One of the mysteries of the English language finally explained.
The duct by which urine passes from the kidney to the bladder or cloaca.
- ‘They occur when the kidneys, ureters, bladder, or urethra become infected.’
- ‘Irritation of the lining of the kidney, the ureter or bladder can lead to the presence of blood in the urine.’
- ‘One of the more common congenital abnormalities (meaning abnormalities that exist at birth) is duplication of the ureters, in which a kidney has two ureters coming from it instead of one.’
- ‘Your urinary system is composed of your kidneys, ureters, bladder and urethra.’
- ‘No changes were found in the renal pelvis, ureter, and urinary bladder samples.’
- ‘Peristaltic activity, influenced by urine volume, propels urine along the ureter into the bladder.’
- ‘The urine is passed to the bladder through ureters from each kidney in peristaltic waves.’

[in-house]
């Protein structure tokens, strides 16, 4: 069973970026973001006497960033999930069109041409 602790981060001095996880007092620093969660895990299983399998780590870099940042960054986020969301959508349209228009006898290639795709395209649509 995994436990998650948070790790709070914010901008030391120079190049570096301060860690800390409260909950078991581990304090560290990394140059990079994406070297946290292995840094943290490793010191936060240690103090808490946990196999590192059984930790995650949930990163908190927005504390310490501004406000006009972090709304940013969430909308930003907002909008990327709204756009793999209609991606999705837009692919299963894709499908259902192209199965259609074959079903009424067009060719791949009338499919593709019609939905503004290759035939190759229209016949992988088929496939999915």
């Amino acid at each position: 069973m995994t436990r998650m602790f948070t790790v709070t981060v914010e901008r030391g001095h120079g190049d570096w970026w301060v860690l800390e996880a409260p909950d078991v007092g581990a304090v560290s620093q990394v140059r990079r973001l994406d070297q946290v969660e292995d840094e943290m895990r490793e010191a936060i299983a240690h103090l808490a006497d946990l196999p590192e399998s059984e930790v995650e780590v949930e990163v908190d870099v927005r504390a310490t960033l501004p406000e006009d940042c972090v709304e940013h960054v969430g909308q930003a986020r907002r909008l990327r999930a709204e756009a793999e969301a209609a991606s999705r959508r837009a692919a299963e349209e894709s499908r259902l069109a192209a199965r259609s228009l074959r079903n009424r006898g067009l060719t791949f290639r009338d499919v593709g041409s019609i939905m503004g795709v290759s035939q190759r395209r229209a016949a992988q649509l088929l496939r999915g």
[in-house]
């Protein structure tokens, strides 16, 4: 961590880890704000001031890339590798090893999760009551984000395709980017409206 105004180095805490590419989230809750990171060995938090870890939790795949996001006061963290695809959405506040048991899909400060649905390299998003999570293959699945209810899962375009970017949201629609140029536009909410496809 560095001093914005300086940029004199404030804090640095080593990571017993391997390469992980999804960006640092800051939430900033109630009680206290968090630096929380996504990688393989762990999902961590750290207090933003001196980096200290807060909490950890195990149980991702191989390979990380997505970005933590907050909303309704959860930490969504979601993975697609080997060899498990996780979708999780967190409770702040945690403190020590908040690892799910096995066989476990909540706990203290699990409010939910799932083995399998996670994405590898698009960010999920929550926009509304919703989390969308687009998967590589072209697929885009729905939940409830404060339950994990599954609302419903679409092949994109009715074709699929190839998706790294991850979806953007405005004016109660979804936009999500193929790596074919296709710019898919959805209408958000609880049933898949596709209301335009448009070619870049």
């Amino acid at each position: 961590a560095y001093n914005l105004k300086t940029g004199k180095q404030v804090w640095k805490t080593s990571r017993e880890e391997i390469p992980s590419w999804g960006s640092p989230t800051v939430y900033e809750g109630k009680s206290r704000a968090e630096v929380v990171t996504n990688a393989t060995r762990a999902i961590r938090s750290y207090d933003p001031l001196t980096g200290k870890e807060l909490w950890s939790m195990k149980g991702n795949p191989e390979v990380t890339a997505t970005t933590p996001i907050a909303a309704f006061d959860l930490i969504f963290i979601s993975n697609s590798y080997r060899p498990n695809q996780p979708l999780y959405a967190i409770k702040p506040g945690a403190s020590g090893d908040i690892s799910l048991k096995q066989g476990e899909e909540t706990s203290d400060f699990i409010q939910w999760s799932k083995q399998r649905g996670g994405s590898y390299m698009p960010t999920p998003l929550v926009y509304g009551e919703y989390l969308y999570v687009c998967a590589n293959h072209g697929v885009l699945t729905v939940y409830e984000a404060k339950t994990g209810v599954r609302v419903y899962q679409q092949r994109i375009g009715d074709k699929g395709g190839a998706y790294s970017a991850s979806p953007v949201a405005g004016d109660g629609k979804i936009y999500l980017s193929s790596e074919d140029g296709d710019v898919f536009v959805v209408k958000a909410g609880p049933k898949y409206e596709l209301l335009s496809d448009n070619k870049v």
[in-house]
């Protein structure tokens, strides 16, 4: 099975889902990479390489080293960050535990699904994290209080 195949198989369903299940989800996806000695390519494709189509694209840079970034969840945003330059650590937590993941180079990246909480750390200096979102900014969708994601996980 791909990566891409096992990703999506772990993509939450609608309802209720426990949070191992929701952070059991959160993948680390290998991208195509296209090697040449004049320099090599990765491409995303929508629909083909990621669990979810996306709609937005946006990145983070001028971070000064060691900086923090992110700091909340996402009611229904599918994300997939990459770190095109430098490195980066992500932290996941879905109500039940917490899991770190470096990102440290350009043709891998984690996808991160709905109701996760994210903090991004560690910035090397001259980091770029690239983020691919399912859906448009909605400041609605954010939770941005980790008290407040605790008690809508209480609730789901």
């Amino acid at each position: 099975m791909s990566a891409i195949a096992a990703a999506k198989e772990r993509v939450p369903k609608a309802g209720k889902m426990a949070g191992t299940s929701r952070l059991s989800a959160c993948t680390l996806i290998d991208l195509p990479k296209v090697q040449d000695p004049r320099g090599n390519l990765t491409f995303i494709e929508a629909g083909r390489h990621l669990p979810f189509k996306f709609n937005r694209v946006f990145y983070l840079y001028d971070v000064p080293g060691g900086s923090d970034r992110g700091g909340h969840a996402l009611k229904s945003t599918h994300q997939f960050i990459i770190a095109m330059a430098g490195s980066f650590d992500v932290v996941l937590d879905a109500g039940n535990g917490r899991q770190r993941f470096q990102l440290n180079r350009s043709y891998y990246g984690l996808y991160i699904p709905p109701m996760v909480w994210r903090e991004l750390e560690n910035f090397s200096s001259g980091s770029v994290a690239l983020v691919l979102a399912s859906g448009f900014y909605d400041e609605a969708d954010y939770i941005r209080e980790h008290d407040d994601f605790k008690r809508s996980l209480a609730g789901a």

- ‘The kidneys and urinary tract (which includes the ureters, bladder, urethra, and the kidneys) filter and eliminate these waste substances from our blood.’
- ‘Usually the stones are small enough and pass through the ureter to the bladder and out in one's urine. Stones that are too large to pass can cause kidney failure.’
- ‘Smoking is also associated with cancers of the mouth, pharynx, larynx, esophagus, stomach, pancreas, cervix, kidney, ureter, and bladder.’
Late 16th century: from French uretère or modern Latin ureter, from Greek ourētēr, from ourein ‘urinate’.
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